Calorie counts on menus beginning to influence consumer behaviour
A new survey conducted by foodservice consultants Technomic, Inc. has revealed that the mandated calorie disclosure for New York City restaurants with 15 or more units is starting to affect what items consumers order and which restaurants they visit.
Last year legislation came into effect in New York City requiring chain restaurants to provide calorie counts on menus. Since then the state of California has followed suit, with the UK set to also enact similar laws. In Australia, there have been suggestions that such a law could be recommended by the National Preventative Health Taskforce in June.
Technomic found that 86 per cent of New York City restaurant-goers were surprised by the calorie count information now listed on menus or menu boards, with 90 per cent of them claiming that the calorie count was higher than expected. As a consequence, 82 per cent suggested that calorie disclosure is affecting what they order, with 60 per cent indicating it is affecting where they visit. The researchers also found evidence that suggests a high level of consumer support for mandated disclosure of fat and sodium content in restaurant foods.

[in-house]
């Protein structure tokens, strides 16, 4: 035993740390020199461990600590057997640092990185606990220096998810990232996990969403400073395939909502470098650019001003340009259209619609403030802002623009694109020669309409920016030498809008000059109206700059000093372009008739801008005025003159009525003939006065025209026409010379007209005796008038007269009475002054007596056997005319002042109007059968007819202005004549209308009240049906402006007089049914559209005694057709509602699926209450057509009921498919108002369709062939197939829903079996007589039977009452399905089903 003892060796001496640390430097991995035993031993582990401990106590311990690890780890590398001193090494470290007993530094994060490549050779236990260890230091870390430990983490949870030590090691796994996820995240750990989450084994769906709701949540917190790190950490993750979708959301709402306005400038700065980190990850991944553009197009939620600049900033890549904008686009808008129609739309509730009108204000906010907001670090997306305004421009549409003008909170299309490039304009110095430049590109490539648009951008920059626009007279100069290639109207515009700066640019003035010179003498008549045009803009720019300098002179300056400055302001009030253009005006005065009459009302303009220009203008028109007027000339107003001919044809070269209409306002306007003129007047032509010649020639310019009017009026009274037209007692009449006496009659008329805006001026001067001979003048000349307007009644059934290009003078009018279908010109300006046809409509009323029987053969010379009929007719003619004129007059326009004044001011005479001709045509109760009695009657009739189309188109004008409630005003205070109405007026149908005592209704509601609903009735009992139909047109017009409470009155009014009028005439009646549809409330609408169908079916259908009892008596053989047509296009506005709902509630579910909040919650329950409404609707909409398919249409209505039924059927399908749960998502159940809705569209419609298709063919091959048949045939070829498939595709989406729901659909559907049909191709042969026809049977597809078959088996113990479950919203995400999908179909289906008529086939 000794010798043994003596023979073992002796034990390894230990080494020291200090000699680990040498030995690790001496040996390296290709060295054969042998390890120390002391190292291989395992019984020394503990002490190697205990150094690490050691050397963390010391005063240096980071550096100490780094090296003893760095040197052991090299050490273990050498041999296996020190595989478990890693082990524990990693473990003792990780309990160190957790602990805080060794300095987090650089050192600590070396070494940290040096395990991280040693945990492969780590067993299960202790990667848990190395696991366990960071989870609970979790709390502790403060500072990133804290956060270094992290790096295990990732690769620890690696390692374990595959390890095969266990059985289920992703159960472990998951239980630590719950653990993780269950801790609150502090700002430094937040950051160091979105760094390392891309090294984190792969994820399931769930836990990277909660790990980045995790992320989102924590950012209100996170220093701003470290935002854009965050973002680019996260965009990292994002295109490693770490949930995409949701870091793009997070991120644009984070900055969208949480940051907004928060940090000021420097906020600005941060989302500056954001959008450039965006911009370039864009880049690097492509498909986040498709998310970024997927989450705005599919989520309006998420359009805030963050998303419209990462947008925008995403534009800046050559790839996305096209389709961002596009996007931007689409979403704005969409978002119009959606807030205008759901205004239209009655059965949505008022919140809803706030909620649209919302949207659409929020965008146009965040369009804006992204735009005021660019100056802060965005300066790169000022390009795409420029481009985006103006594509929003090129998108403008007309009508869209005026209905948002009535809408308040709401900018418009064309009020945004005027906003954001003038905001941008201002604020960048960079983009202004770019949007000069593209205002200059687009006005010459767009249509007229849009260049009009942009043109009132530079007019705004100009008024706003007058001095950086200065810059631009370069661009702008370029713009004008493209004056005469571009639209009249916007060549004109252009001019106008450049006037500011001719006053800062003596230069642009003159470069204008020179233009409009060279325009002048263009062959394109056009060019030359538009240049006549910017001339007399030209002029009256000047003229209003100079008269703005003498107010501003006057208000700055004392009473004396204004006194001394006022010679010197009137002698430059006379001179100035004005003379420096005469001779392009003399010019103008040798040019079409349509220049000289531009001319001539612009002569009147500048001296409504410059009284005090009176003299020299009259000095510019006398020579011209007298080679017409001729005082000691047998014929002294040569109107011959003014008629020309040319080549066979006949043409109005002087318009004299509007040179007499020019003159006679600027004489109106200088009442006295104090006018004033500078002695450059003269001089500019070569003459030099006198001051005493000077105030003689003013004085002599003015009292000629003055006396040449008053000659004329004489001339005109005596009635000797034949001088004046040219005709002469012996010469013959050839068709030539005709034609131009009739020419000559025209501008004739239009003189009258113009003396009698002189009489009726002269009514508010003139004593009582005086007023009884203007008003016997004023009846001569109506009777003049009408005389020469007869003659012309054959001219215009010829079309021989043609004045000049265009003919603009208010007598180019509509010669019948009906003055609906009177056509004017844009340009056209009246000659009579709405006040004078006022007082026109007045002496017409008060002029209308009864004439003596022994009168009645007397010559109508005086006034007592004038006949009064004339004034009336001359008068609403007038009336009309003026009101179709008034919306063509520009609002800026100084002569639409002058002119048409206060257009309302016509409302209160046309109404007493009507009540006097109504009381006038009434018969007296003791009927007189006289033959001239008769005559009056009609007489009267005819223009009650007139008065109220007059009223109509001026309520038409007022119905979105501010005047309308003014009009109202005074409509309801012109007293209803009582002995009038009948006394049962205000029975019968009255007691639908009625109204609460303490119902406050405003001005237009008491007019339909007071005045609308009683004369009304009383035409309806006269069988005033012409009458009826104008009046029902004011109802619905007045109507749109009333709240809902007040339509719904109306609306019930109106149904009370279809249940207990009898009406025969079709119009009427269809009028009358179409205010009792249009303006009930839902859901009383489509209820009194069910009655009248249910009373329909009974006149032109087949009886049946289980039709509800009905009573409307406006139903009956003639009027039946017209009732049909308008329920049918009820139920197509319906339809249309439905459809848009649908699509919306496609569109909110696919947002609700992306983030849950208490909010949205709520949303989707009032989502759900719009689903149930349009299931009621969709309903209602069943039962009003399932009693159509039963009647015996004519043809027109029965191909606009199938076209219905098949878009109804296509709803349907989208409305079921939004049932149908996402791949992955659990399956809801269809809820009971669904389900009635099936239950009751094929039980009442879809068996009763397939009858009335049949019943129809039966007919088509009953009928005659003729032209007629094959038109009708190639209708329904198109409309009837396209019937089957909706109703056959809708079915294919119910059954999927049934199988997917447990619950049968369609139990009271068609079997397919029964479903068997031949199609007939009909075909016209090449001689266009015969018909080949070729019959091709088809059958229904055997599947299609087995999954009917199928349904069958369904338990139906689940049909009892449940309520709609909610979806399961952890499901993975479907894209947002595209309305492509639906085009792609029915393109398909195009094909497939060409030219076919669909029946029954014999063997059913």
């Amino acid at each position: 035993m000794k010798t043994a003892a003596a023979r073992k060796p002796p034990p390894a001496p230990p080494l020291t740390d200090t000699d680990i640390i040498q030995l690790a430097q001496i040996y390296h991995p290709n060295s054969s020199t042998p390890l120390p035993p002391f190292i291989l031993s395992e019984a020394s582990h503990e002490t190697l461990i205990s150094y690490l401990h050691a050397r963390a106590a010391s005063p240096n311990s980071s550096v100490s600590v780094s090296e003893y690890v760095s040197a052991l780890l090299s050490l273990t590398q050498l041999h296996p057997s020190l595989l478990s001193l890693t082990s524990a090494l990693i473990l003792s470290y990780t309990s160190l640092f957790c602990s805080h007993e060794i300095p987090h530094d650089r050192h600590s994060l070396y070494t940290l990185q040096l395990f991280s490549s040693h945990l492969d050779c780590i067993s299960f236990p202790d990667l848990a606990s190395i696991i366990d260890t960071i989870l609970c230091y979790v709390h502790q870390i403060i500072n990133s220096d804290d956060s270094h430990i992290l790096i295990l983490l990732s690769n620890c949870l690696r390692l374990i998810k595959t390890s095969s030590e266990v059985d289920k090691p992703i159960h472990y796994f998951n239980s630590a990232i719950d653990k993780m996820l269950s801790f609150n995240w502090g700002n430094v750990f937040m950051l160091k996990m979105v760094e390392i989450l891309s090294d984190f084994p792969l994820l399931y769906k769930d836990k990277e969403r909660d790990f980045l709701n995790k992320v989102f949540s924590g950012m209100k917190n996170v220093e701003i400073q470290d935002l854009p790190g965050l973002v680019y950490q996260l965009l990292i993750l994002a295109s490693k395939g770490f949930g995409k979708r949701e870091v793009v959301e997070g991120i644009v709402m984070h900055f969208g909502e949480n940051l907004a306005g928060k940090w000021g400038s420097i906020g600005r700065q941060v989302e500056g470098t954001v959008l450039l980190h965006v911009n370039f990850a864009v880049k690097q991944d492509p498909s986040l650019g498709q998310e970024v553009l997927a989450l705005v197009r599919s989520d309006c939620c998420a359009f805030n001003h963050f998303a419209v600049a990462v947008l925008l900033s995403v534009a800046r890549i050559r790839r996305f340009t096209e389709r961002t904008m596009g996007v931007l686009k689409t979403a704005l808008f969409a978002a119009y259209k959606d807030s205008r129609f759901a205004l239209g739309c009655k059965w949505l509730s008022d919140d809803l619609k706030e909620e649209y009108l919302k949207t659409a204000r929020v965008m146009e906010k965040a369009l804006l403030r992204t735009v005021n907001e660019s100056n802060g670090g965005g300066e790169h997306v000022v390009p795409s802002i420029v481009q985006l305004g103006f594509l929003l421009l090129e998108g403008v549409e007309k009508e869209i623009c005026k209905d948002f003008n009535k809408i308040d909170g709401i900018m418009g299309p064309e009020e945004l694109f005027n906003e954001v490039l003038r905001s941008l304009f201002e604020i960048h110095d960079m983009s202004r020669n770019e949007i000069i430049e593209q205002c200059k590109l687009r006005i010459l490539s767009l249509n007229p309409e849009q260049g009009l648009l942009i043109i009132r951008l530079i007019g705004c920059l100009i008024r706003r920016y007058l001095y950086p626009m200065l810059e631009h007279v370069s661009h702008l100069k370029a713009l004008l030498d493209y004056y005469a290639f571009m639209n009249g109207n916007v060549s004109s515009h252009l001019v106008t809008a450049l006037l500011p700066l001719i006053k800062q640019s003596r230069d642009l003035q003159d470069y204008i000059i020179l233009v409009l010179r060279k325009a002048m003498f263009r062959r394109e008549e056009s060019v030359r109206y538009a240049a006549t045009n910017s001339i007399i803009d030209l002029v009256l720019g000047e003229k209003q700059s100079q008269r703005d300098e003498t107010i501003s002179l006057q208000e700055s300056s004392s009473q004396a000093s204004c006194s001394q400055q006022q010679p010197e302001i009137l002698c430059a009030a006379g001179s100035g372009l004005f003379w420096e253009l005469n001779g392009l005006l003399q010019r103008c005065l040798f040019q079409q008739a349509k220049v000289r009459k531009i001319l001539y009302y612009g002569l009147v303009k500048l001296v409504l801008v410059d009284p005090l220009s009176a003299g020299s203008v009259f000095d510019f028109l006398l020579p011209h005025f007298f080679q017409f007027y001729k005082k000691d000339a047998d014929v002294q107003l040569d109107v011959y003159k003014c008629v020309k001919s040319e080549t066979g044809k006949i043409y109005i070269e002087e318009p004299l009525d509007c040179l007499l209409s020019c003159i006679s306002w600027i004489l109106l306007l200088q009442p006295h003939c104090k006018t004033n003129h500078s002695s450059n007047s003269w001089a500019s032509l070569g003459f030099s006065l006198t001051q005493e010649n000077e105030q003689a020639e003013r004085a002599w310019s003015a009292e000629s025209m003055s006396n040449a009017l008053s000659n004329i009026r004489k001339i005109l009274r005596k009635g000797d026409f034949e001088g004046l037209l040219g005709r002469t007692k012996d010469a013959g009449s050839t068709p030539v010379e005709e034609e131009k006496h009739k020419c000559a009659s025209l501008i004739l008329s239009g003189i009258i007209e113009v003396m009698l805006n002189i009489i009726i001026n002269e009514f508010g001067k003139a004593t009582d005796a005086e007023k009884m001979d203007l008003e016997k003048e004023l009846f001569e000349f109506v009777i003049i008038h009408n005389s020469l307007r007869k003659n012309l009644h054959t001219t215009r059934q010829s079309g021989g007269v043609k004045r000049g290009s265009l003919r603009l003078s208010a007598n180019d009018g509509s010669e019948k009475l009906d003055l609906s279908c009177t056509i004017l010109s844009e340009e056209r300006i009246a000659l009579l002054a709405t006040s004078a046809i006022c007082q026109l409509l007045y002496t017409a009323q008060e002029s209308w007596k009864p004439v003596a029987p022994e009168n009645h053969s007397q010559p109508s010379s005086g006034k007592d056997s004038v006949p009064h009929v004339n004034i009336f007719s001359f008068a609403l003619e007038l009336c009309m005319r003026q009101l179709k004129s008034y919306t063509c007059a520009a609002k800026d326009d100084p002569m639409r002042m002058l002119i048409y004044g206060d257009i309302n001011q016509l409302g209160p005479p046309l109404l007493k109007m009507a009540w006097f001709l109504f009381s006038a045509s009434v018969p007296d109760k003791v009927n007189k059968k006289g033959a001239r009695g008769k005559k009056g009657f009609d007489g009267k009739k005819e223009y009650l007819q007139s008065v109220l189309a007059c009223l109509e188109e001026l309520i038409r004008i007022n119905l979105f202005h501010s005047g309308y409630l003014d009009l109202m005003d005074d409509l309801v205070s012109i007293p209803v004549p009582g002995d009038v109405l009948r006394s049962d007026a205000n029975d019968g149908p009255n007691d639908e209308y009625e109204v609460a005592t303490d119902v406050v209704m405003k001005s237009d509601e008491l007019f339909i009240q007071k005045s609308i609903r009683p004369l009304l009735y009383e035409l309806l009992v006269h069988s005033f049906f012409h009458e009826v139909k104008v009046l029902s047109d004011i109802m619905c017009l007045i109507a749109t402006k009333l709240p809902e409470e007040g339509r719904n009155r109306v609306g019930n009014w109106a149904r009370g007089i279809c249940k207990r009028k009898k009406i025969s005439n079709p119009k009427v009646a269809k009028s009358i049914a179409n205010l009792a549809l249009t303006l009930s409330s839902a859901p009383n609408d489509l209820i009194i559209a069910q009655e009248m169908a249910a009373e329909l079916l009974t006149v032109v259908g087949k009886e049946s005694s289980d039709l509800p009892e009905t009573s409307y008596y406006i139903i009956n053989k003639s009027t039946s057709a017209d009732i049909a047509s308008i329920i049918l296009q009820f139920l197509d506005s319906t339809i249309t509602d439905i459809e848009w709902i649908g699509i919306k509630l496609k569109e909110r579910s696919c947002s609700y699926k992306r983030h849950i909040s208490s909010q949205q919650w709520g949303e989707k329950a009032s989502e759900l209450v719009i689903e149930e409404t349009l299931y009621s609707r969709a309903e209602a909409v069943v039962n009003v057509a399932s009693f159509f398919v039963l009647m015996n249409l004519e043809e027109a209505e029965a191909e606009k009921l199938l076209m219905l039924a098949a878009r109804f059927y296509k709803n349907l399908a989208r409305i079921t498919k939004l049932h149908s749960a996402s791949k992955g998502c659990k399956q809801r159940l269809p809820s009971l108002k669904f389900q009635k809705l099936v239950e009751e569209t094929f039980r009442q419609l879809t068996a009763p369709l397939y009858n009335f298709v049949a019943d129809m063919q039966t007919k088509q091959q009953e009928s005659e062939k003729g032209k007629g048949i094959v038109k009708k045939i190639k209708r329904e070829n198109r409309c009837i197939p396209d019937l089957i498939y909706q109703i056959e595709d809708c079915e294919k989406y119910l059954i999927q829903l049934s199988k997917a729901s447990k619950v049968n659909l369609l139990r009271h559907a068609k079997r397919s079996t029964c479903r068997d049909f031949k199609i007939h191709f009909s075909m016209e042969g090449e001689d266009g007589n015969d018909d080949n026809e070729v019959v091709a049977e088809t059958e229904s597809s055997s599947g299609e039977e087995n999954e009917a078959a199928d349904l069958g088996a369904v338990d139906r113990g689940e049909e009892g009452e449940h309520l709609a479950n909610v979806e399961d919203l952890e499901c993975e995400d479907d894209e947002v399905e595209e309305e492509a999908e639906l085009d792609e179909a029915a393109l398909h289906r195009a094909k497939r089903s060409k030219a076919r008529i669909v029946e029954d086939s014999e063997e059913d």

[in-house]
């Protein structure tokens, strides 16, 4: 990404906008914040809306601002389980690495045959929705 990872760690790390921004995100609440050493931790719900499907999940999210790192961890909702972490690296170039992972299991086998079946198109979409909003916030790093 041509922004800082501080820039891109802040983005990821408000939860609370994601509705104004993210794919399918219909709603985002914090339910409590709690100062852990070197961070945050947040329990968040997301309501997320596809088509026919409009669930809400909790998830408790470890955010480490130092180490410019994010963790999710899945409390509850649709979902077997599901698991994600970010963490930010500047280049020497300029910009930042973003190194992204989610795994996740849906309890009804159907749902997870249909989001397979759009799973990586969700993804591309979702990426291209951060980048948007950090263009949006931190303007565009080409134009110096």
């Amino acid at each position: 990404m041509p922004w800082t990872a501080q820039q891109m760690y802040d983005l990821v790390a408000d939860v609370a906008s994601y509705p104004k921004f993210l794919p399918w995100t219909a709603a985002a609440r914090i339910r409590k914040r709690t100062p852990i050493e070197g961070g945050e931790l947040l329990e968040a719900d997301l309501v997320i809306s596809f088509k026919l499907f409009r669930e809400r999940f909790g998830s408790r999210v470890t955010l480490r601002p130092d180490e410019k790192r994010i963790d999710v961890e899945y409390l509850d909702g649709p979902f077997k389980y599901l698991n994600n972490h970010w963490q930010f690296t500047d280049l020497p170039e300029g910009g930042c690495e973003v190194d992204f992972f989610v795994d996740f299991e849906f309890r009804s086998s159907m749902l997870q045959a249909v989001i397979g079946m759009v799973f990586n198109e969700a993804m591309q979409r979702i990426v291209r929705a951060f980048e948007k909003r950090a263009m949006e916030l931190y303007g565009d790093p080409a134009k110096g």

Kathy Gaynor, Technomic’s study director, suggested that the public was wanting more information about the food they eat. “Consumers want the restaurant industry to respond more aggressively to nutritional concerns and are in favor of all levels of government playing a more active role in regulating restaurant menus,” she claimed.